Kennedy Center's 'Phantom' road weary

Lou Cedrone

June 10, 1991|By Lou Cedrone

ANDREW Lloyd Webber's ''Phantom of the Opera'' has arrived at the Kennedy Center Opera House looking a little road weary. This, however, is a situation that may right itself.

The show is going to be there for three months, so there is reason to assume that this road version will look as good as the Broadway edition before too many weeks have passed.

Webber's ''Phantom'' is a very visual show. Knowing that the story was a familiar one (even more familiar since the Webber version opened, and thanks to any number of Webber-inspired copies), Webber chose to overwhelm the story with visual and aural effect.

The aural is good at the Kennedy. It is the visual that doesn't quite match the New York spectacle. Curtains, bigger than you would ever believe, fall but continue to wave, and the crosswalk that shifts downward and side to side,allowing the principals to enter the phantom's lair, does so in relative darkness at the Kennedy Center. The effect, stunning in New York, is dimmed here.

There are other set pieces that arrive too late or are conspicuous in their arrival, and for a show that has made it largely on eye appeal, this, too, is unfortunate.

The Phantom's lair, spectacular in New York, is every bit as impressive at the Kennedy Center, though it wouldn't hurt to keep that fog rolling more than it does.

What the whole operation needs is a little oil -- oil that will give

the show the fluidity it needs.

Kevin Gray is ''The Phantom'' here. His voice is a shade more supple than that of Michael Crawford, the original New York ''Phantom,'' but he has a tendency to scream more than he needs. The scenery does enough screaming.

Teri Bibb is Christine Daae, and you never heard a lovelier voice. You may also have never known a more vulnerable Christine, the chorus girl who is loved by the phantom, who would make her a star.

And, of course, he does, by eliminating those who stand in the way of his artistic goals.

Patricia Hurd is Carlotta, the prima donna at the opera house, and Donn Cook is Piangi, the first tenor, and when they do Webber's mock version of ''Aida,'' you never heard a more beautiful sound.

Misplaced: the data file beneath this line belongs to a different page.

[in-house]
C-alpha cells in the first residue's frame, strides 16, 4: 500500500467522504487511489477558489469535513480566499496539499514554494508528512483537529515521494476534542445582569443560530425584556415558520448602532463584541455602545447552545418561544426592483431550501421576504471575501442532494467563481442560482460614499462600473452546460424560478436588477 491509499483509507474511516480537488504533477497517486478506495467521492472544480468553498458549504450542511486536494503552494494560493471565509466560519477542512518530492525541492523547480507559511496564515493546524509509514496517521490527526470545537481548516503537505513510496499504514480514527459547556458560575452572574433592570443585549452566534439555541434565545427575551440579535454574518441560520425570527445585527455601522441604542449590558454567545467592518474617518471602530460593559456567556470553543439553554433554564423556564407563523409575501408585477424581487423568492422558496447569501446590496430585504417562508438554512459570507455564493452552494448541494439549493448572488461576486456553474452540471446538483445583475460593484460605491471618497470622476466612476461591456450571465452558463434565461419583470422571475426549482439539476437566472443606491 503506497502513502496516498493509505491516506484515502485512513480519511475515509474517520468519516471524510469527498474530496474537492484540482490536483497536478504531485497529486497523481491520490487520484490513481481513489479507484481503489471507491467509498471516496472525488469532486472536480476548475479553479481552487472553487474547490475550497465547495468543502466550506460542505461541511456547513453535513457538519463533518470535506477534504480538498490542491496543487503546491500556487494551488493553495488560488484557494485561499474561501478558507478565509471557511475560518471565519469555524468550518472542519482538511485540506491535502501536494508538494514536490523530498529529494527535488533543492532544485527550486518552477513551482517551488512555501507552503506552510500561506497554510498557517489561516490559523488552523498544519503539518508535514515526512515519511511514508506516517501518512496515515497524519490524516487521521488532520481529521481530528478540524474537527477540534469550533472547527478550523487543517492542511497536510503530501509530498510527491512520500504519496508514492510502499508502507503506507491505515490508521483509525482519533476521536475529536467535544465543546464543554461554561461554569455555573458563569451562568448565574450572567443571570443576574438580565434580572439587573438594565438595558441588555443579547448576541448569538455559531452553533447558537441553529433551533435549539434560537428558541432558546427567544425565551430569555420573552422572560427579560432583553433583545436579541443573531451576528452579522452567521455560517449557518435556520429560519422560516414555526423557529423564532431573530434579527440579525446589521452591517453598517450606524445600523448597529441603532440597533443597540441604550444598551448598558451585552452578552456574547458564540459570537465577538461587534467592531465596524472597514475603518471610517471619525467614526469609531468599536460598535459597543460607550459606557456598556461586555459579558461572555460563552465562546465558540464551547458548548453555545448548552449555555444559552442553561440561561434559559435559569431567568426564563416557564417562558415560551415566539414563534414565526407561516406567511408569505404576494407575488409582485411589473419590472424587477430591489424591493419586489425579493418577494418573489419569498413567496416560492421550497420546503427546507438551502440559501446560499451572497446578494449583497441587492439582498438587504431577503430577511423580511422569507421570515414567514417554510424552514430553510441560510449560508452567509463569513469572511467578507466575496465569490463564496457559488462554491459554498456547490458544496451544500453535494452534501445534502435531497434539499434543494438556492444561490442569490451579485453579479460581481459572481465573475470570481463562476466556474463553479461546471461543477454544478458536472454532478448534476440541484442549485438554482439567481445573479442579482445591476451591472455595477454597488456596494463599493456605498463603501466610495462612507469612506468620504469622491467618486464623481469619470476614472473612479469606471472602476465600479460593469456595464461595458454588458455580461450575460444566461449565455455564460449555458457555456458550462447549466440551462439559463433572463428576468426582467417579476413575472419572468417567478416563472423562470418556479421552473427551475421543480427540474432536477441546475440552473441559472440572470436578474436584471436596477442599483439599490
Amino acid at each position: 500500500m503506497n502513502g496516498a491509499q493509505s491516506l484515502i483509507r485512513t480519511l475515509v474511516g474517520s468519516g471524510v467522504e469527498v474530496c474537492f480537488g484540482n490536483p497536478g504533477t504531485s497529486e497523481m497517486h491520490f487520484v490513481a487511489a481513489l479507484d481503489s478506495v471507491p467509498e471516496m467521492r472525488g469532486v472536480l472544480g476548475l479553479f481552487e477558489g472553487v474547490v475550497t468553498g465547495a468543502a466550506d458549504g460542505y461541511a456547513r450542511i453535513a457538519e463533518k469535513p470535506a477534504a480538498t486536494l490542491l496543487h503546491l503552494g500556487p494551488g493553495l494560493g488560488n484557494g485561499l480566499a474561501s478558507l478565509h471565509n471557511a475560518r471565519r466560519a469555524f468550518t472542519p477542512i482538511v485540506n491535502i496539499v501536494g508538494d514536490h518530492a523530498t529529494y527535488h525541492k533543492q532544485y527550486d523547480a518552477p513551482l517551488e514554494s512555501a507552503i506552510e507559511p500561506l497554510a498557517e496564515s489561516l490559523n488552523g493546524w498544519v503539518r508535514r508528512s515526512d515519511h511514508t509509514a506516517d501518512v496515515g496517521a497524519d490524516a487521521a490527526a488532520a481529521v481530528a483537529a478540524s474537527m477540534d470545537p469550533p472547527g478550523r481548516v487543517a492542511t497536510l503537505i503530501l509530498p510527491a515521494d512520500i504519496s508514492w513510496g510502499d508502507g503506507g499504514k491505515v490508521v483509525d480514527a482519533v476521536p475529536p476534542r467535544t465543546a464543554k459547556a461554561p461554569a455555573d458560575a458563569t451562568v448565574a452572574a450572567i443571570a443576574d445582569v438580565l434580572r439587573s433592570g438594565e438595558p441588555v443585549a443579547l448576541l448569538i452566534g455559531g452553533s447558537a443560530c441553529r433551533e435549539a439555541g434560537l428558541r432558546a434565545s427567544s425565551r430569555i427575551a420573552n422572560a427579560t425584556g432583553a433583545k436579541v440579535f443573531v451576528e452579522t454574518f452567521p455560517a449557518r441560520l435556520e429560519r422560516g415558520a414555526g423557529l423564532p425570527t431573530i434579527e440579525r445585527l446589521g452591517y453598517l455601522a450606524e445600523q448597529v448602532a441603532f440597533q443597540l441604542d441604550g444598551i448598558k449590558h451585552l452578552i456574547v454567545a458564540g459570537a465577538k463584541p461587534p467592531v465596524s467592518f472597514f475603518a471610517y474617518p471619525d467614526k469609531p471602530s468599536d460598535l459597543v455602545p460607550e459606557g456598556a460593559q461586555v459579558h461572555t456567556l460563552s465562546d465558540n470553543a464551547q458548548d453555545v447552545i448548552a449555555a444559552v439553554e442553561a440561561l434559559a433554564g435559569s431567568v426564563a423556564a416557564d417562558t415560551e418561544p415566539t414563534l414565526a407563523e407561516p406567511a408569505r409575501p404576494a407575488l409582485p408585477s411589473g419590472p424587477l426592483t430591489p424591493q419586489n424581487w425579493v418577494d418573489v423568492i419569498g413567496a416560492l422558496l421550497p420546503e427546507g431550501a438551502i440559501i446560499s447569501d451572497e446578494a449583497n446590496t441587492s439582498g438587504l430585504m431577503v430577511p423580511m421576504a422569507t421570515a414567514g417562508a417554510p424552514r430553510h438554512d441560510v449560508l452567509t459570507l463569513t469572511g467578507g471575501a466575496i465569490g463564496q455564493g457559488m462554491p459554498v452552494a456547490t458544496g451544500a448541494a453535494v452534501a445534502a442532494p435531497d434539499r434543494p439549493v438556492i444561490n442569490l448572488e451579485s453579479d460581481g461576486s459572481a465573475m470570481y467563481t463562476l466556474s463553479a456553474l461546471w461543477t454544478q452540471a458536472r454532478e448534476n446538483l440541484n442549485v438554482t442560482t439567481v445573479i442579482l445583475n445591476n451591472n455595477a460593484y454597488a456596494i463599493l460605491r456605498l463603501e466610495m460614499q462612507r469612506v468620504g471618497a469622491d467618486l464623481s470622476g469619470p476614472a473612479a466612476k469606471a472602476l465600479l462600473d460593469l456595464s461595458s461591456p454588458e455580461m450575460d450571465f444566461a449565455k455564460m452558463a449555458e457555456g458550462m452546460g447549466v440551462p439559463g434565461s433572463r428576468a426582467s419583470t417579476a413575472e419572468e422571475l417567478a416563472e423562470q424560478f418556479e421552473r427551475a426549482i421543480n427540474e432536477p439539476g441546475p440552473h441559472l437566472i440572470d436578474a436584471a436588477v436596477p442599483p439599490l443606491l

This is when the Webber score is best, when he is aping Verdi. It is also immensely listenable when the principals do ''All I Ask of You,'' ''Music of the Night'' and the title song.

At other points, the score is Menotti-Webber, and that is when it is least appealing. Maybe Webber will come round the bend. Maybe when he does his next show, he'll get back to more melody.

The Kennedy Center ''Phantom'' has everything the Broadway show has, beginning with the proscenium with its ornate, gold-leaf groupings and the crosswalk above the proscenium that allows the Phantom to menace those appearing below him.

We also have the proscenium's center cluster, which lowers on wires, holding the Phantom as he bemoans his love for Christine.

For the record, there have been four film versions of ''The Phantom of the Opera,'' plus a rather recent television version, which may have been better than all the movie versions. Charles Dance was the hapless Phantom in that one.

''The Phantom of the Opera'' includes some visual tricks the Broadway version did not have three years ago. At the Kennedy, the Phantom has a cane that shoots sparks, something we first saw in ''Shogun.'' Well, ''Shogun'' did a lot of copying of Webber, so turnabout in this instance is fair play.

''The Phantom of the Opera'' will remain at the Kennedy Center through Aug. 31.

''Phantom of the Opera'' *** The musical version of the Gaston Leroux tale about the disfigured subterranean resident of the Paris Opera House.

CAST: Kevin Gray, Teri Bibb, Patricia Hurd, Donn Cook, Lisa Falletto, Keith Butterbaugh, David Huneryager

DIRECTOR: Hal Prince

RUNNING TIME: Two hours with one intermission

TICKETS: (202) 467-4600

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